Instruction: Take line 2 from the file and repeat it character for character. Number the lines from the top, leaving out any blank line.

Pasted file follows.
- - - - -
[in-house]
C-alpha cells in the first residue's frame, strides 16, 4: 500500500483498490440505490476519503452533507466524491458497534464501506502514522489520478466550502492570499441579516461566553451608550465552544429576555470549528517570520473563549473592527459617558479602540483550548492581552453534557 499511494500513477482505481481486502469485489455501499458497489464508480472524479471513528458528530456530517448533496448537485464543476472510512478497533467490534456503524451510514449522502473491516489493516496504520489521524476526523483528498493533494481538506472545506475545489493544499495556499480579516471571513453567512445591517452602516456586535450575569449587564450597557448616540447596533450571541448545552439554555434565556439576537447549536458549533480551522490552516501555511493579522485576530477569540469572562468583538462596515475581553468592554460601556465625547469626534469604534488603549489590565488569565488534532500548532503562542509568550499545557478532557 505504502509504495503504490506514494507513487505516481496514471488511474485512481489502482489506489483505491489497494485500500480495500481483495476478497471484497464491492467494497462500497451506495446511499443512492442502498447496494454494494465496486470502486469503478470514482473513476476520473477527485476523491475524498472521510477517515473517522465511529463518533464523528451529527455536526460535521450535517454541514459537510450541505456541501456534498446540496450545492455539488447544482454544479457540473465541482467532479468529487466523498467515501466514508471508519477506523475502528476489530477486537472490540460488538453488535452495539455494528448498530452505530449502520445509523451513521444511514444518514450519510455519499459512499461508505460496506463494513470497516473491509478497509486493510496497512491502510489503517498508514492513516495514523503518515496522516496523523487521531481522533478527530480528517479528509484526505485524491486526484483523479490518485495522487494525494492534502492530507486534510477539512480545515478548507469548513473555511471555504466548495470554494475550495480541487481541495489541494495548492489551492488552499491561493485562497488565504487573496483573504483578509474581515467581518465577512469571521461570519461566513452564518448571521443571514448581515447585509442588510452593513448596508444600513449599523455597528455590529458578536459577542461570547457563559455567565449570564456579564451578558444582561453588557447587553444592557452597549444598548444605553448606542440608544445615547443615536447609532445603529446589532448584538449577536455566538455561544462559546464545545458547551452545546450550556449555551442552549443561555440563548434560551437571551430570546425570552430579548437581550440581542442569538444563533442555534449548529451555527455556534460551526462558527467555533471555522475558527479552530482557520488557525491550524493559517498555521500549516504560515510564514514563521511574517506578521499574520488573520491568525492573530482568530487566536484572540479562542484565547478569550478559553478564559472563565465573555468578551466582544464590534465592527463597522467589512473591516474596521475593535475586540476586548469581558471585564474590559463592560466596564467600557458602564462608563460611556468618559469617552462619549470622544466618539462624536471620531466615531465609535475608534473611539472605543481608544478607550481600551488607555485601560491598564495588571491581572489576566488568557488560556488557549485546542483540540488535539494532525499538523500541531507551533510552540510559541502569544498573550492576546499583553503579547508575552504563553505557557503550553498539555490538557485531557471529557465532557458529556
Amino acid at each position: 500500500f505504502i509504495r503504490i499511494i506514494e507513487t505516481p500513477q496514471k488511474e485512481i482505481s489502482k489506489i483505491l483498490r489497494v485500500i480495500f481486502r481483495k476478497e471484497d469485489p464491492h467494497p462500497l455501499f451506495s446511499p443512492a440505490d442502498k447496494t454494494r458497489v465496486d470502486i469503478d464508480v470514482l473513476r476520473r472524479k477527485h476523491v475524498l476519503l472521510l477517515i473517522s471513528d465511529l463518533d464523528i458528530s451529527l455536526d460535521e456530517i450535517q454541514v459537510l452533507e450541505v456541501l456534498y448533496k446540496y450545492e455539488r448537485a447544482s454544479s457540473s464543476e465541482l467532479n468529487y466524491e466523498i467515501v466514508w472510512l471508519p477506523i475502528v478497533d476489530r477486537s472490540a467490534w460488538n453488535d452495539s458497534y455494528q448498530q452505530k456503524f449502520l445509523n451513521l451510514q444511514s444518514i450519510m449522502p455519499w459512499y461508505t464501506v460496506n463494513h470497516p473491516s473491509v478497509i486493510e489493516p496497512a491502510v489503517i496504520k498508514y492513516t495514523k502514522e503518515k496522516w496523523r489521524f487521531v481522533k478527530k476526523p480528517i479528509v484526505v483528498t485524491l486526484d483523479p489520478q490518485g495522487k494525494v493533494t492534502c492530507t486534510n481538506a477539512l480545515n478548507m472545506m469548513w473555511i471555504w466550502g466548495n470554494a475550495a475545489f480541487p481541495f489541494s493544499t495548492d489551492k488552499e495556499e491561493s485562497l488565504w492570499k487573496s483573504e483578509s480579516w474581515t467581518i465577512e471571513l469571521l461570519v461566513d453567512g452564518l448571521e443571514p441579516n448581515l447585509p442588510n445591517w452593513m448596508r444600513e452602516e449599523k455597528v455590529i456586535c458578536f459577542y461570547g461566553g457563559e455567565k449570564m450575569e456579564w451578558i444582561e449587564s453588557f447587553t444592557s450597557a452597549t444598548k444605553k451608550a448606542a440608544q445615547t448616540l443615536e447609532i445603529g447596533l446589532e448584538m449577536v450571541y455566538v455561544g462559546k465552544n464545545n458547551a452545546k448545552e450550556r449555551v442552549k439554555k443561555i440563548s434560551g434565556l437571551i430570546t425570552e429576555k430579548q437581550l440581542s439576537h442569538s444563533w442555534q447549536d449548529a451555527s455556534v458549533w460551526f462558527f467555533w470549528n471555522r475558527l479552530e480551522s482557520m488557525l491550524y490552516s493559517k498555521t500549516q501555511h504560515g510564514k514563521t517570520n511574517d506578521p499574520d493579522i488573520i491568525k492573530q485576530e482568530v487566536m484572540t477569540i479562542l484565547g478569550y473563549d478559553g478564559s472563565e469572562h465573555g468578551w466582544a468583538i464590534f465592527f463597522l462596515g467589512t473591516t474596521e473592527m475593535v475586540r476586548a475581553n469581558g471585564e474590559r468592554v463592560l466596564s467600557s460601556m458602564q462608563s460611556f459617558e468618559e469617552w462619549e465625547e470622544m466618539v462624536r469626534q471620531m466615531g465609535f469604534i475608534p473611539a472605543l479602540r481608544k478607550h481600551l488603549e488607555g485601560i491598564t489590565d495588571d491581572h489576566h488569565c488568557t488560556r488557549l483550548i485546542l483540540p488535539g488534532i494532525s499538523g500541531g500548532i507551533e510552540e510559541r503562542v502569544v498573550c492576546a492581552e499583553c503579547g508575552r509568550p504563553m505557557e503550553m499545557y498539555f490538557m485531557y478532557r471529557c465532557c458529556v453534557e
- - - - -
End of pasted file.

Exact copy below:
C-alpha cells in the first residue's frame, strides 16, 4: 500500500483498490440505490476519503452533507466524491458497534464501506502514522489520478466550502492570499441579516461566553451608550465552544429576555470549528517570520473563549473592527459617558479602540483550548492581552453534557 499511494500513477482505481481486502469485489455501499458497489464508480472524479471513528458528530456530517448533496448537485464543476472510512478497533467490534456503524451510514449522502473491516489493516496504520489521524476526523483528498493533494481538506472545506475545489493544499495556499480579516471571513453567512445591517452602516456586535450575569449587564450597557448616540447596533450571541448545552439554555434565556439576537447549536458549533480551522490552516501555511493579522485576530477569540469572562468583538462596515475581553468592554460601556465625547469626534469604534488603549489590565488569565488534532500548532503562542509568550499545557478532557 505504502509504495503504490506514494507513487505516481496514471488511474485512481489502482489506489483505491489497494485500500480495500481483495476478497471484497464491492467494497462500497451506495446511499443512492442502498447496494454494494465496486470502486469503478470514482473513476476520473477527485476523491475524498472521510477517515473517522465511529463518533464523528451529527455536526460535521450535517454541514459537510450541505456541501456534498446540496450545492455539488447544482454544479457540473465541482467532479468529487466523498467515501466514508471508519477506523475502528476489530477486537472490540460488538453488535452495539455494528448498530452505530449502520445509523451513521444511514444518514450519510455519499459512499461508505460496506463494513470497516473491509478497509486493510496497512491502510489503517498508514492513516495514523503518515496522516496523523487521531481522533478527530480528517479528509484526505485524491486526484483523479490518485495522487494525494492534502492530507486534510477539512480545515478548507469548513473555511471555504466548495470554494475550495480541487481541495489541494495548492489551492488552499491561493485562497488565504487573496483573504483578509474581515467581518465577512469571521461570519461566513452564518448571521443571514448581515447585509442588510452593513448596508444600513449599523455597528455590529458578536459577542461570547457563559455567565449570564456579564451578558444582561453588557447587553444592557452597549444598548444605553448606542440608544445615547443615536447609532445603529446589532448584538449577536455566538455561544462559546464545545458547551452545546450550556449555551442552549443561555440563548434560551437571551430570546425570552430579548437581550440581542442569538444563533442555534449548529451555527455556534460551526462558527467555533471555522475558527479552530482557520488557525491550524493559517498555521500549516504560515510564514514563521511574517506578521499574520488573520491568525492573530482568530487566536484572540479562542484565547478569550478559553478564559472563565465573555468578551466582544464590534465592527463597522467589512473591516474596521475593535475586540476586548469581558471585564474590559463592560466596564467600557458602564462608563460611556468618559469617552462619549470622544466618539462624536471620531466615531465609535475608534473611539472605543481608544478607550481600551488607555485601560491598564495588571491581572489576566488568557488560556488557549485546542483540540488535539494532525499538523500541531507551533510552540510559541502569544498573550492576546499583553503579547508575552504563553505557557503550553498539555490538557485531557471529557465532557458529556